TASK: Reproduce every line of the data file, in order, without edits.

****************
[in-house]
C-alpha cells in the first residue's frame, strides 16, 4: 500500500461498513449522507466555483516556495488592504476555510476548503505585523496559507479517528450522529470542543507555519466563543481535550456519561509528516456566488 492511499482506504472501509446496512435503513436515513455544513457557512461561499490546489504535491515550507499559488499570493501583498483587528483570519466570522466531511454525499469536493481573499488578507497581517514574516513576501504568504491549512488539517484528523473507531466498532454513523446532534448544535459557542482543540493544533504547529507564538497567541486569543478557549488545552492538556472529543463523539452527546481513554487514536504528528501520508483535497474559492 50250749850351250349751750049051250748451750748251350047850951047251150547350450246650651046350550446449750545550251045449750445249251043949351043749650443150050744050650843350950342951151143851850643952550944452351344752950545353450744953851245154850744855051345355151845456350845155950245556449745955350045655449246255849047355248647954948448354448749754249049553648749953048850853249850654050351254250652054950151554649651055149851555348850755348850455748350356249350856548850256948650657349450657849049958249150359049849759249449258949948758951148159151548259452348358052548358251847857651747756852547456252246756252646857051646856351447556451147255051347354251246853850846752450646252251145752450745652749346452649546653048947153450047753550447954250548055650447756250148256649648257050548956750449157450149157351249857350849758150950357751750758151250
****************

[in-house]
C-alpha cells in the first residue's frame, strides 16, 4: 500500500461498513449522507466555483516556495488592504476555510476548503505585523496559507479517528450522529470542543507555519466563543481535550456519561509528516456566488 492511499482506504472501509446496512435503513436515513455544513457557512461561499490546489504535491515550507499559488499570493501583498483587528483570519466570522466531511454525499469536493481573499488578507497581517514574516513576501504568504491549512488539517484528523473507531466498532454513523446532534448544535459557542482543540493544533504547529507564538497567541486569543478557549488545552492538556472529543463523539452527546481513554487514536504528528501520508483535497474559492 50250749850351250349751750049051250748451750748251350047850951047251150547350450246650651046350550446449750545550251045449750445249251043949351043749650443150050744050650843350950342951151143851850643952550944452351344752950545353450744953851245154850744855051345355151845456350845155950245556449745955350045655449246255849047355248647954948448354448749754249049553648749953048850853249850654050351254250652054950151554649651055149851555348850755348850455748350356249350856548850256948650657349450657849049958249150359049849759249449258949948758951148159151548259452348358052548358251847857651747756852547456252246756252646857051646856351447556451147255051347354251246853850846752450646252251145752450745652749346452649546653048947153450047753550447954250548055650447756250148256649648257050548956750449157450149157351249857350849758150950357751750758151250